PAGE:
First you must be approached by a baby bird in an empty parking lot. The baby bird will peck at your feet and chirp non stop for food. When you attempt to walk away the baby bird will follow you. At this juncture you must pick up the baby bird and take a good long look at it. Only half of its feathers grown in. Check. Blistering hot day with no food or water. Check. No nest in sight in the immediate area. Check. Potentially perilous situation for the baby bird. Check.
After finding the letterbox you had stopped for in the first place while carrying the baby bird you return to the car with your boxing companion (CW Sun Seeker in this case) and the baby bird and you head straight to Pet’s Mart.
At Pet’s Mart you obtain baby bird formula, a plastic container to mix the formula in, a small empty box and a syringe. You mix up the formula. You hand feed the baby bird before pulling out your clues and heading to the next box. You repeat this process every 30 to 40 minutes based on the baby birds feeding needs and the Letterboxes you are looking for.
If the Letterbox you are looking for is a fast find you carry the baby bird in your hands. If the box is a mile or more hike or a series of boxes you carry the baby bird in his box with it’s food. Periodically you let the baby bird out to stretch its wings and do its business in the grass while you are stamping in. When the baby bird has an accident in his box you lay down fresh paper towels to cover the mess.
At night the baby bird has one last feeding and a paper towel is laid over the box for him to sleep. While the baby bird is sleeping you and your Letterboxing friends attempt to figure out what type of bird baby bird is.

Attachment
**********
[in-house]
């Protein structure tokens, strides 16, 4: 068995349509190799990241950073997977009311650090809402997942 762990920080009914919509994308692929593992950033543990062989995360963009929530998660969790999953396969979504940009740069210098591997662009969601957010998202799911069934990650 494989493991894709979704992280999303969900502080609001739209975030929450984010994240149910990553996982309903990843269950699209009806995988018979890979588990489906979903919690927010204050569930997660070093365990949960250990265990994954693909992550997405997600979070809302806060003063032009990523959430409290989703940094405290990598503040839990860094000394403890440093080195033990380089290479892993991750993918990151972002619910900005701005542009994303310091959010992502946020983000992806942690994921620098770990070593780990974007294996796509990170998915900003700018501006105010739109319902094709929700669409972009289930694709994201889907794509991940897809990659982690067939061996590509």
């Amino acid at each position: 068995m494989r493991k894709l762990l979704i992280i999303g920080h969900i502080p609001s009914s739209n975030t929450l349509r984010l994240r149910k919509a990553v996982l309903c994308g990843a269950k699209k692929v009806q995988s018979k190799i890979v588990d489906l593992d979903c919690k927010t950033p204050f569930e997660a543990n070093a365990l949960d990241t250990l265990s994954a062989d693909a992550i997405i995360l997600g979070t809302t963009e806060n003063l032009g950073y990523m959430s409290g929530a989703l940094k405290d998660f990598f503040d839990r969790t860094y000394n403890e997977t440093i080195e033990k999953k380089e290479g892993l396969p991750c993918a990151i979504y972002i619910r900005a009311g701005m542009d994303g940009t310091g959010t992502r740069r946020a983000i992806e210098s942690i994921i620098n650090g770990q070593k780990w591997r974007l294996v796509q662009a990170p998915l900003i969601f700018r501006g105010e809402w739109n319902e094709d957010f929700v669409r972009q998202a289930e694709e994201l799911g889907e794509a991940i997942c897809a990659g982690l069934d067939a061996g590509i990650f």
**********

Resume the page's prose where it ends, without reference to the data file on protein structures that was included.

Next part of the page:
In the morning you start the whole process over again as you make the drive from Utah to Idaho feeding the bird as needed along the way. Baby birds need more care than a life on the trail chasing Letterboxes every day so you will need to take your baby bird to the Ruth Melichar Bird Center (which assists over 3,000 birds and mammals annually), make a donation and finally find out the species of baby you have been caring for.
Introducing “Baby Bird Boxer” the Letterboxing Pigeon!
Baby Bird Boxer is now living at the Animals in Distress Bird Center in Boise, Idaho recuperating from his harrowing near death experience from a hot and deserted parking lot in Utah. Lovingly cared for by myself and CW SunSeeker this less than one month old pigeon had zero chance of survival on his own out of the nest. Today he not only has a safe rehabilitation center to call home but he also has 10 Letterbox finds in Utah from his day on the trail. The next time you are out Letterboxing and see a gray pigeon watching your every move it might just be Baby Bird Boxer increasing his F-Count by Letterboxing right along with you.